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Vikram Gupta received a Best Paper Award at an International Conference

Vikram Gupta received a Best Paper Award at an International Conference

Vikram Gupta Vikram Gupta, a Ph.D. student in the Electrical and Computer Engineering (ECE), under the Carnegie Mellon | Portugal Program, received a Best Paper Award at ACM Sensys 2009 – Conference on Embedded Networked Sensor Systems, the flagship conference of the wireless sensor networks community. Gupta is the co-author of the paper titled “Low-power clock synchronization using electromagnetic energy radiating from AC power lines,” written also by Anthony Rowe and Ragunathan (Raj) Rajkumar, researchers at Carnegie Mellon University.

Before joining the Ph.D. program, Gupta was working as an associate researcher at Indian Institute of Technology (I.I.T.) Delhi, India, where he focused on Performance Assessment and Interoperability of WiMAX (802.16) on a Campus based Test Bed. Gupta is graduated of Visvesvaraya National Institute of Technology (VNIT) in Nagpur, India.

Question (Q.) What are the main goals of this paper?
Answer (A.) In this paper we designed a low-power hardware module which tunes to the Electromagnetic (EM) energy from the AC power lines in the buildings. As the frequency received from this electromagnetic energy is constant in wide geographical areas, having this common signal can help nodes in a Wireless Sensor Network to remain synchronized without exchange of radio messages. This allows considerable savings in power consumption in sensor networks, because otherwise the nodes have to exchange messages frequently to remain synchronized. The hardware module we designed is extremely low-powered and can be used with any kind of sensor nodes without any hardware compatibility issues.

Q. In your opinion, what is the implication of this paper to the research that it is done in this area?
A. This paper provides a novel out-of-band synchronization technique which wirelessly uses frequency of AC power lines with extremely low power consumption. This approach is very practical in sensor networks where the devices are extremely low powered and operate at very duty-cycles. As the AC power lines are ubiquitous, this technique is highly scalable to very large networks, which makes communication overhead for synchronization to be very minimal.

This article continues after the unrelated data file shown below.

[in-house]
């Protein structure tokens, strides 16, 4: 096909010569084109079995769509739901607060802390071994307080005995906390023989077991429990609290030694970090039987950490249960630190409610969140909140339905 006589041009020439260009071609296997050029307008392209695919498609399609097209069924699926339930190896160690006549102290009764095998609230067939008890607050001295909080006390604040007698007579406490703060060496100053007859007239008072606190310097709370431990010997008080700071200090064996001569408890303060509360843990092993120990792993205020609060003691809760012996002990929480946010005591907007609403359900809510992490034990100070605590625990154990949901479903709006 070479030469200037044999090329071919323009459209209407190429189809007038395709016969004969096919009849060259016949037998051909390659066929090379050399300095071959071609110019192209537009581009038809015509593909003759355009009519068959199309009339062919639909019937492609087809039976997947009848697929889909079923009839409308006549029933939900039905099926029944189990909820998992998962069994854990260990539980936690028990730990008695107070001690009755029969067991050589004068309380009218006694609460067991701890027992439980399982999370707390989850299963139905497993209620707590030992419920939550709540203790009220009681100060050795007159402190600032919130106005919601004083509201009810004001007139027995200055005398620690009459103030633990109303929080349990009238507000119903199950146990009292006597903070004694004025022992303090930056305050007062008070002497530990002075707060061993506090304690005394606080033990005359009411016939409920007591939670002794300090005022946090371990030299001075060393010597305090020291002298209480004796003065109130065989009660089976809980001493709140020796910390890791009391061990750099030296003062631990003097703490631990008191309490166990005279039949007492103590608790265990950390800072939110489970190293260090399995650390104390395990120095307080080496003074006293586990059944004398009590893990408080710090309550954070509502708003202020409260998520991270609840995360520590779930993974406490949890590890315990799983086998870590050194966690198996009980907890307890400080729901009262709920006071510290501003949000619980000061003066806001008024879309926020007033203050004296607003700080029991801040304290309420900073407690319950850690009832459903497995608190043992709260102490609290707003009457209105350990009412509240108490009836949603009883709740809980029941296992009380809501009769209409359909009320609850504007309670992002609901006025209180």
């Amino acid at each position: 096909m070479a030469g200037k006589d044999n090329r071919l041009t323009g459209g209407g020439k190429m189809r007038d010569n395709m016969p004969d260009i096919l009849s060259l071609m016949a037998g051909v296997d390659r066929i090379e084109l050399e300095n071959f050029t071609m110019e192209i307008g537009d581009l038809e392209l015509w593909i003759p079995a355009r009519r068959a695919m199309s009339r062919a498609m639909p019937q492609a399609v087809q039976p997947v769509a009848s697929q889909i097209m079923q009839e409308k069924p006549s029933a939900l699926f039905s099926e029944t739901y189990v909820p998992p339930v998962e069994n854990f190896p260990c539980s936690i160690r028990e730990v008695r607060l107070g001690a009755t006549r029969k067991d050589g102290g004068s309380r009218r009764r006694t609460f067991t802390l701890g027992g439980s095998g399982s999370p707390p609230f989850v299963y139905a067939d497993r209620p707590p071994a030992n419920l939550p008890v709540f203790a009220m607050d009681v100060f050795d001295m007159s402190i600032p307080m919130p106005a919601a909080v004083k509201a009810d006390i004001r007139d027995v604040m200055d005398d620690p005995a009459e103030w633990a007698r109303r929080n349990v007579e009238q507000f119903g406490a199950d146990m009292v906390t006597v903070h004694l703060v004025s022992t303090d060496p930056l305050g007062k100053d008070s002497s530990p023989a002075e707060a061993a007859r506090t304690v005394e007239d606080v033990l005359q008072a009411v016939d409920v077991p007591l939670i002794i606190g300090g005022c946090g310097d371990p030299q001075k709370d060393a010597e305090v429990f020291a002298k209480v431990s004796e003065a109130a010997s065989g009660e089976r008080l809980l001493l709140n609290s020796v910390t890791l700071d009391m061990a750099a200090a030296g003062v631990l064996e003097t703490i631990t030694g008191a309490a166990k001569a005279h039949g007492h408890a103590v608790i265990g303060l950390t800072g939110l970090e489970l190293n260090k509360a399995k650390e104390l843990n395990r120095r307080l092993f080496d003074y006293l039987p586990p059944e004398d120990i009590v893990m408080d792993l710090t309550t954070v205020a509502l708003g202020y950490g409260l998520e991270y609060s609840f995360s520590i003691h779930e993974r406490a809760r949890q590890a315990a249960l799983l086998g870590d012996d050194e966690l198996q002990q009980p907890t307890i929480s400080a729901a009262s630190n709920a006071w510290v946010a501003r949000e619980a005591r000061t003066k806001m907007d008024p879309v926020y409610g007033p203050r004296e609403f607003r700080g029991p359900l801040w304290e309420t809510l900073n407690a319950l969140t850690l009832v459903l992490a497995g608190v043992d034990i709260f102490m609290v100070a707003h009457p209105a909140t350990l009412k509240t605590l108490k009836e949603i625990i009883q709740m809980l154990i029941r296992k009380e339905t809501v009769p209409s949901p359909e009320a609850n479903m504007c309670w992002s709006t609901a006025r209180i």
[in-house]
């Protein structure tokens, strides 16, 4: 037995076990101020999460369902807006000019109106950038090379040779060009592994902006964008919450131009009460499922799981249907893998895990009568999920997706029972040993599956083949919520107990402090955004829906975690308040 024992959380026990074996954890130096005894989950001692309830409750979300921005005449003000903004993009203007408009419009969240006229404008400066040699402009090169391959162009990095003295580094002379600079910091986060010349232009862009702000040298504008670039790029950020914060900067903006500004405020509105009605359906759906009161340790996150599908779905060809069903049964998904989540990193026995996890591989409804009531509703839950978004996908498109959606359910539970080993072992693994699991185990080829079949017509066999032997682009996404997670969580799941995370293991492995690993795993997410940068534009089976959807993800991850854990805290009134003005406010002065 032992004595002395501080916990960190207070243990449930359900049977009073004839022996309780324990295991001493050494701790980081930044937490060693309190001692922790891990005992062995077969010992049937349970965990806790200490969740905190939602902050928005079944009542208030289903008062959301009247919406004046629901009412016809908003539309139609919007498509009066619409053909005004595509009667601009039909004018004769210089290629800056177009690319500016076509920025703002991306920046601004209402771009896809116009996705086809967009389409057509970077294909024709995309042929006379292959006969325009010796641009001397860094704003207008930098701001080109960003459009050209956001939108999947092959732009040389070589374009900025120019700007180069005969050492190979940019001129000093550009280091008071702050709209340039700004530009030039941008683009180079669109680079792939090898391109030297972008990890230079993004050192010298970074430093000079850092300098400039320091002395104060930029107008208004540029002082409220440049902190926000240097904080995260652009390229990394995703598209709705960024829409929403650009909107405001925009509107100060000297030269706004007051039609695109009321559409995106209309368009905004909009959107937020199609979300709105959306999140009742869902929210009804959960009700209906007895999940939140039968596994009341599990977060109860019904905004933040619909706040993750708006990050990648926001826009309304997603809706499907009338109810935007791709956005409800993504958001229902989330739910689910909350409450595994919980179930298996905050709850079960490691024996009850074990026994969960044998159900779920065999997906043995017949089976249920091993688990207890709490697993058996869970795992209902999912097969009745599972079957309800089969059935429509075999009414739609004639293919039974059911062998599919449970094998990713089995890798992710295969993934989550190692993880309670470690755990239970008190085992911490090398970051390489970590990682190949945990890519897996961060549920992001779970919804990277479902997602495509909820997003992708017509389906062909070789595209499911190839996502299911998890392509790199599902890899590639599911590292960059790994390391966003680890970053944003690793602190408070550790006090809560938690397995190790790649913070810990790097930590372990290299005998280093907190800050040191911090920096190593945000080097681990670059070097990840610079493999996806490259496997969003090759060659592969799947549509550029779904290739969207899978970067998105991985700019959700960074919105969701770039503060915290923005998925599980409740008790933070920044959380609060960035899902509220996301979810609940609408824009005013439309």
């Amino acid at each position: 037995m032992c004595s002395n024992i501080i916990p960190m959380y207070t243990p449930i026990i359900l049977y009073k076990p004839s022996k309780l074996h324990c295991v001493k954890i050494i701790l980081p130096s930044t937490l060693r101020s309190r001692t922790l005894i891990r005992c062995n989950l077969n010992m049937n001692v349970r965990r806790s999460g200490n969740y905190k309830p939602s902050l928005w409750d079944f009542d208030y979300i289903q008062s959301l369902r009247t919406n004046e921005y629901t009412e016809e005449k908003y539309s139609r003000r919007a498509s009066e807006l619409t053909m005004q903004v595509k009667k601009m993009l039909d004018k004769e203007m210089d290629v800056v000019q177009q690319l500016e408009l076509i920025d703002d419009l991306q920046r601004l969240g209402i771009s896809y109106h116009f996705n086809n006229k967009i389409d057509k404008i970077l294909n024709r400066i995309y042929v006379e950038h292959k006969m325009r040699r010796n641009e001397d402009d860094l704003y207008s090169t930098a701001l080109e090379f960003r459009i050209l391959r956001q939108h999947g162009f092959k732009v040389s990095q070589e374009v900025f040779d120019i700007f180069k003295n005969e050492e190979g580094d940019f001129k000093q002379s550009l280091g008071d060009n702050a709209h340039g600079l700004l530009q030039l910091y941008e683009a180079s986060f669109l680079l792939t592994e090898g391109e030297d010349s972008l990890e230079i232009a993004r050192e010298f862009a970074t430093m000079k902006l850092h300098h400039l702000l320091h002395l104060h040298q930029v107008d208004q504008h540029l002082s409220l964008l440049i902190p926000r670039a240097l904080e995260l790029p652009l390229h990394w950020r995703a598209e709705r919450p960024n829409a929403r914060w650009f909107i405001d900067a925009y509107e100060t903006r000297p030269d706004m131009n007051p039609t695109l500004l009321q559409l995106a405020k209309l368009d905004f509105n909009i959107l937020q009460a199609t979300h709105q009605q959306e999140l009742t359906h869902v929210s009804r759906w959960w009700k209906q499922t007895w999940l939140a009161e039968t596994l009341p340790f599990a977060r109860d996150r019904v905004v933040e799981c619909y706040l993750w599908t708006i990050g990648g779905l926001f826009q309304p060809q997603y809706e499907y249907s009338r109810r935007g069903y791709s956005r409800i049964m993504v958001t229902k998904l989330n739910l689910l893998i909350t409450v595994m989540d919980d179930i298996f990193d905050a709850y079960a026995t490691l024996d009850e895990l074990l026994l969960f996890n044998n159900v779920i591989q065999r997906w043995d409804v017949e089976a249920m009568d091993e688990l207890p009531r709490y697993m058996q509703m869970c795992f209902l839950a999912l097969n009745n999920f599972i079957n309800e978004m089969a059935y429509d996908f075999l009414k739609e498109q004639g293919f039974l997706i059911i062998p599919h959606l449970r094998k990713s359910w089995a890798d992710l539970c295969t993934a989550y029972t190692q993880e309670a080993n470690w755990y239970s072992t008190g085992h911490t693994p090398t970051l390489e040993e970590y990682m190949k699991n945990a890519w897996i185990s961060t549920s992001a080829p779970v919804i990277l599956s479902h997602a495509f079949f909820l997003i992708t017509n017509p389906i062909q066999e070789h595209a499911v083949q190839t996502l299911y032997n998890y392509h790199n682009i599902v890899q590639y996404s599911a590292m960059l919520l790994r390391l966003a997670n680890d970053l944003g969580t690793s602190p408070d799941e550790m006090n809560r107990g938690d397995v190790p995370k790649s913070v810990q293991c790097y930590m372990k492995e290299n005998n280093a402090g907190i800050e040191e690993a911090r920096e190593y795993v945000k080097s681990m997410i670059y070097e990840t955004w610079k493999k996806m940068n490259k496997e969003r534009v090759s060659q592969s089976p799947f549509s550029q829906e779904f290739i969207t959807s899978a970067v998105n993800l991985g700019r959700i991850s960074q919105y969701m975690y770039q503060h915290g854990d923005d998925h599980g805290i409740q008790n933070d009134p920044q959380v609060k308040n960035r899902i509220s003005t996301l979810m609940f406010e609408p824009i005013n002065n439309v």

Q. How did you feel when the announcement became public?
A. I was extremely happy when I came to know about this award. I was confident that we have done good research work for this paper, but getting the best-paper award at such a reputed conference was quite remarkable.

Q. How has your experience in the Carnegie Mellon | Portugal program helped and benefited your paper?
A. Because you are co-advised by Raj Rajkumar, Carnegie Mellon, and by Eduardo Tovar, CISTER/ISEP, and the first one is the trailing author. The Carnegie Mellon | Portugal program has been very helpful with my research. The experience of doing collaborative research with advisors both at Carnegie Mellon and Portugal has given me a great opportunity of sharing knowledge with diverse yet focused research groups. Prof. Raj Rajkumar and Prof. Eduardo Tovar provided valuable guidance for my research. Their constant feedback was important in solving the research problems addressed in the paper.

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January, 2010